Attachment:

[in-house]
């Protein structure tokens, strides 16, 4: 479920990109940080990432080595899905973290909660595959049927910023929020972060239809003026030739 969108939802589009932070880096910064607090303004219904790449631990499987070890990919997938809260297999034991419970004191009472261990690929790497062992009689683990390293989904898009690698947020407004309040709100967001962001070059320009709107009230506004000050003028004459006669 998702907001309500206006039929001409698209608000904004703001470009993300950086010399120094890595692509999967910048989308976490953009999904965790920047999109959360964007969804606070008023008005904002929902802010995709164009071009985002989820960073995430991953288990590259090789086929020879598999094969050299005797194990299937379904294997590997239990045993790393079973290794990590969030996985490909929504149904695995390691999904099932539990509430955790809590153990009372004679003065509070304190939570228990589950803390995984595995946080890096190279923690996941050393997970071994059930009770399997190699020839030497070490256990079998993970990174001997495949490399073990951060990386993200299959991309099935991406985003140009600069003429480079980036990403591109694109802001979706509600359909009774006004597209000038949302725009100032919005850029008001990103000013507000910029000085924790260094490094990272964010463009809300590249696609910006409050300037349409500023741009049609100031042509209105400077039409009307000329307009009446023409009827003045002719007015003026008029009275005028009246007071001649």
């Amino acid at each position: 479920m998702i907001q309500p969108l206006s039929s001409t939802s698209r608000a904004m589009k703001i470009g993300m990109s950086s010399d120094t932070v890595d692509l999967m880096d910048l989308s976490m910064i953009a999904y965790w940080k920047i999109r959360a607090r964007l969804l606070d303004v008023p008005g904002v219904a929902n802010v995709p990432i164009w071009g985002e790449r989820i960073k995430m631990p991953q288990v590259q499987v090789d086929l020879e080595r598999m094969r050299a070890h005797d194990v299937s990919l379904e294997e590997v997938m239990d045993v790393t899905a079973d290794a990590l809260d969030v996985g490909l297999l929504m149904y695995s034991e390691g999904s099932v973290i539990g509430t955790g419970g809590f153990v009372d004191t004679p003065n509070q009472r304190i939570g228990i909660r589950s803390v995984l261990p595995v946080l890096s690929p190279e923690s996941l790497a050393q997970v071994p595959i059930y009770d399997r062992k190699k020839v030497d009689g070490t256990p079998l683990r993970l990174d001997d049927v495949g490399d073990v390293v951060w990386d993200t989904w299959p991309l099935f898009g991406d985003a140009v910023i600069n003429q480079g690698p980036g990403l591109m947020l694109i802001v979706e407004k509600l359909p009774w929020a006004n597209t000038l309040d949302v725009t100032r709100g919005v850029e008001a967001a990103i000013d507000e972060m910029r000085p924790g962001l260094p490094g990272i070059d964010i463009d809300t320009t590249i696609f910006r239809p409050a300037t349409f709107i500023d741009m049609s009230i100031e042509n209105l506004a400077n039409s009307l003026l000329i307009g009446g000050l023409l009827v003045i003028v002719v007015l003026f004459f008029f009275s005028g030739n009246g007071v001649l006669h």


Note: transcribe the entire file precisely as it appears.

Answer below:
[in-house]
């Protein structure tokens, strides 16, 4: 479920990109940080990432080595899905973290909660595959049927910023929020972060239809003026030739 969108939802589009932070880096910064607090303004219904790449631990499987070890990919997938809260297999034991419970004191009472261990690929790497062992009689683990390293989904898009690698947020407004309040709100967001962001070059320009709107009230506004000050003028004459006669 998702907001309500206006039929001409698209608000904004703001470009993300950086010399120094890595692509999967910048989308976490953009999904965790920047999109959360964007969804606070008023008005904002929902802010995709164009071009985002989820960073995430991953288990590259090789086929020879598999094969050299005797194990299937379904294997590997239990045993790393079973290794990590969030996985490909929504149904695995390691999904099932539990509430955790809590153990009372004679003065509070304190939570228990589950803390995984595995946080890096190279923690996941050393997970071994059930009770399997190699020839030497070490256990079998993970990174001997495949490399073990951060990386993200299959991309099935991406985003140009600069003429480079980036990403591109694109802001979706509600359909009774006004597209000038949302725009100032919005850029008001990103000013507000910029000085924790260094490094990272964010463009809300590249696609910006409050300037349409500023741009049609100031042509209105400077039409009307000329307009009446023409009827003045002719007015003026008029009275005028009246007071001649």
């Amino acid at each position: 479920m998702i907001q309500p969108l206006s039929s001409t939802s698209r608000a904004m589009k703001i470009g993300m990109s950086s010399d120094t932070v890595d692509l999967m880096d910048l989308s976490m910064i953009a999904y965790w940080k920047i999109r959360a607090r964007l969804l606070d303004v008023p008005g904002v219904a929902n802010v995709p990432i164009w071009g985002e790449r989820i960073k995430m631990p991953q288990v590259q499987v090789d086929l020879e080595r598999m094969r050299a070890h005797d194990v299937s990919l379904e294997e590997v997938m239990d045993v790393t899905a079973d290794a990590l809260d969030v996985g490909l297999l929504m149904y695995s034991e390691g999904s099932v973290i539990g509430t955790g419970g809590f153990v009372d004191t004679p003065n509070q009472r304190i939570g228990i909660r589950s803390v995984l261990p595995v946080l890096s690929p190279e923690s996941l790497a050393q997970v071994p595959i059930y009770d399997r062992k190699k020839v030497d009689g070490t256990p079998l683990r993970l990174d001997d049927v495949g490399d073990v390293v951060w990386d993200t989904w299959p991309l099935f898009g991406d985003a140009v910023i600069n003429q480079g690698p980036g990403l591109m947020l694109i802001v979706e407004k509600l359909p009774w929020a006004n597209t000038l309040d949302v725009t100032r709100g919005v850029e008001a967001a990103i000013d507000e972060m910029r000085p924790g962001l260094p490094g990272i070059d964010i463009d809300t320009t590249i696609f910006r239809p409050a300037t349409f709107i500023d741009m049609s009230i100031e042509n209105l506004a400077n039409s009307l003026l000329i307009g009446g000050l023409l009827v003045i003028v002719v007015l003026f004459f008029f009275s005028g030739n009246g007071v001649l006669h």